The optimism defies U.S. growth that slowed to a crawl last quarter, with gross domestic product expanding at an annualized rate of just 0.1 percent. Downward revisions for gauges such as inventories and construction spending also suggested deceleration in the world’s largest economy.

Driver Shortage

Tight capacity hadn’t spurred more truck sales because companies are struggling to find people to drive them, FTR’s Starks said. The company estimated the driver shortage at 236,000 in the first quarter, 43 percent more than a year earlier and the largest shortfall in a decade.

Covenant Transport Group Inc., a long-haul trucking company based in Chattanooga, Tennessee, is looking to expand its fleet this year. That means charging more for freight and using most of those profits to attract drivers with higher wages, CEO David Parker said on an April 30 conference call.

“End of the day, our drivers need to be making a whole lot more money,” he said.

Rate increases may push more long-haul cargo to railroads, which can carry double-stacked containers at lower prices than trucks. The tradeoff for rail shipments: slower speeds and, this year, a traffic jam on U.S. tracks because of harsh winter weather, a larger harvest and rising crude-by-rail volumes.

“The ability to put more stuff onto the railroads has been completely constrained,” Starks said. “We know shippers have actually taken some freight off the railroads because they can’t get their stuff there in a timely fashion.”

That’s good news for Eaton’s transmission business. An increase in economic growth promises to drive truck purchases throughout this year, CEO Cutler said.

“What we’ve seen in the last four months is a significant upsurge in orders from the industry,” Cutler said. “It’s really an issue of fleet age and amount of freight being carried.”

Fleet Owner: ATA again confirms trucking as dominant freight mode

The American Trucking Assns. (ATA) said today that the latest edition of its industry almanac, American Trucking Trends, shows that trucking is still on top as the primary mover of freight in the U.S.

“This report shows once again what a critical role trucking plays in the U.S. economy,” said ATA president & CEO Bill Graves.

“Trucking continues to move the most, and the most valuable, freight in the United States, despite the challenges of congestion, regulations and crumbling infrastructure,” he added

Among the findings in American Trucking Trends for 2014:

  •  In 2013, trucks moved 69.1% of all domestic freight tonnage– up from 68.5% the previous year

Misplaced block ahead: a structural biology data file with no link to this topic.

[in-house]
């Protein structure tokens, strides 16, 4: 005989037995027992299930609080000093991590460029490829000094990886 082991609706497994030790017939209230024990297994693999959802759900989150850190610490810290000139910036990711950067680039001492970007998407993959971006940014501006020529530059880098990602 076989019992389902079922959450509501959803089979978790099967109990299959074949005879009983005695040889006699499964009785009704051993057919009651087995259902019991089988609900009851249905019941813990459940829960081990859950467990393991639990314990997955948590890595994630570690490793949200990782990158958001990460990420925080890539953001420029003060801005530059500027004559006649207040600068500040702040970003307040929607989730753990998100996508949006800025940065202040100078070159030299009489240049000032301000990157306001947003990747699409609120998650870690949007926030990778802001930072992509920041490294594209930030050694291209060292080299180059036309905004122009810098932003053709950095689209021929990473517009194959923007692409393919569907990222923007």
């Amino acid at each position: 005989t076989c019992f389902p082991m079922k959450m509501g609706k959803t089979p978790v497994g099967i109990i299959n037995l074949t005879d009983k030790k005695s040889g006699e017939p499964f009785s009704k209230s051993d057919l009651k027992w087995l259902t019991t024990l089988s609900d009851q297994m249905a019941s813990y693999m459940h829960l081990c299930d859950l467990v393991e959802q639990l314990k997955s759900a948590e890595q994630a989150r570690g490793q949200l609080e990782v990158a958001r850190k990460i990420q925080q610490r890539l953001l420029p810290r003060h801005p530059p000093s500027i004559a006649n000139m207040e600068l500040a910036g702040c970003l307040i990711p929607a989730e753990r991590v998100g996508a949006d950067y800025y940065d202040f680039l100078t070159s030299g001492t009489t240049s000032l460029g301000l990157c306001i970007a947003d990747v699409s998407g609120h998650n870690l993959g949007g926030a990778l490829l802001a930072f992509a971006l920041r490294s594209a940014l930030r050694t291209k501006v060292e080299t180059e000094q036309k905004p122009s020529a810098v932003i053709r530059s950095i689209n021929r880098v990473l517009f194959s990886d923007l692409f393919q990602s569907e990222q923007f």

• Trucking collected 81.2% of all freight revenue– up from 80.7% in 2012
  • Trucks move the majority of all NAFTA trade, hauling 55.4% of all trade with Canada and 65.4% of all trade with Mexico
  • Trucking paid $37.8 billion in state and federal highway user fees [in 2013]
  • Truck user fees account for 43% of all payments to the Highway Trust Fund
  • It takes trucking just nine days to move as many loads as moved via rail intermodal in all of 2013
  • Since 2003, trucks have become greener—recording  a drop of 88%  in sulfur dioxide, 48% in NOx and 32% in particulate-matter emissions
  • Trucking employed more than 7 million people in 2013.

Trends is an annual almanac, a snapshot, of what the trucking industry, and really what the freight economy, looks like,” noted ATA chief economist Bob Costello.

“These numbers tell us what is happening in trucking and that’s important for industry leaders, suppliers and policymakers,” he continued.

Graves remarked that “trucking’s growth in the face of continued road and bridge deterioration has been amazing, but it is time for our elected leaders to do their part to insure that the highways we use to move America’s goods safely and efficiently are in good condition.”


Transport Topics: Opinion: Intermodal: An Infrastructure Success Story

By Bill Graves, President and CEO, American Trucking Associations and Edward Hamberger, President and CEO, Association of American Railroads

Moving America forward. Designed to move a nation. These aren’t just slogans — they’re mission statements for two industries that are critical pieces of the U.S. economy.

America’s trucking companies and railroads quite literally are the lifeblood of this economy; connecting farms to the dinner table, warehouses to stores and American businesses to consumers at home and across the globe. Without the hard work of millions of drivers, train crews and employees all across our industries, this economy would simply stop.

That’s because trucks and trains can boast a critical importance to the U.S. economy that is rooted in infrastructure investments. Last year, freight railroads invested more than $25.5 billion in private dollars, in line with a decadeslong trend of investing roughly 40 cents of every revenue dollar back into the nationwide rail network. The trucking industry in 2012 paid about $37.8 billion in state and federal highway user fees, on top of millions of dollars on new, fuel-efficient tractors and trailers.

However, this hasn’t been enough. The nation’s highways need more investment to ensure trucks and trains can serve intermodal customers, keep powering our revitalized economy and link America to the global supply chain.

This week, as part of Infrastructure Week, we’re coming together as the voices of freight transportation’s true heavyweight industries. We’re setting aside what policy differences we have to tell Washington what is needed to ensure we can meet growing demand for freight transportation. That includes making America’s highway system a funding priority — now and in the future.

Let’s start in the present: Among the fastest growing and most critical pieces of our supply chain is intermodal, which requires cooperation between trucking and the railroads. In fact, the trucking industry is among the largest customers of the railroads. When moving goods such as industrial components, canned foods, grain or frozen foods long distances, intermodal often is the best option for shippers. Typically, a single container or trailer is loaded onto a truck, taken to an intermodal terminal, hauled by train close to its final destination, and then loaded back onto a truck for the final leg of the delivery.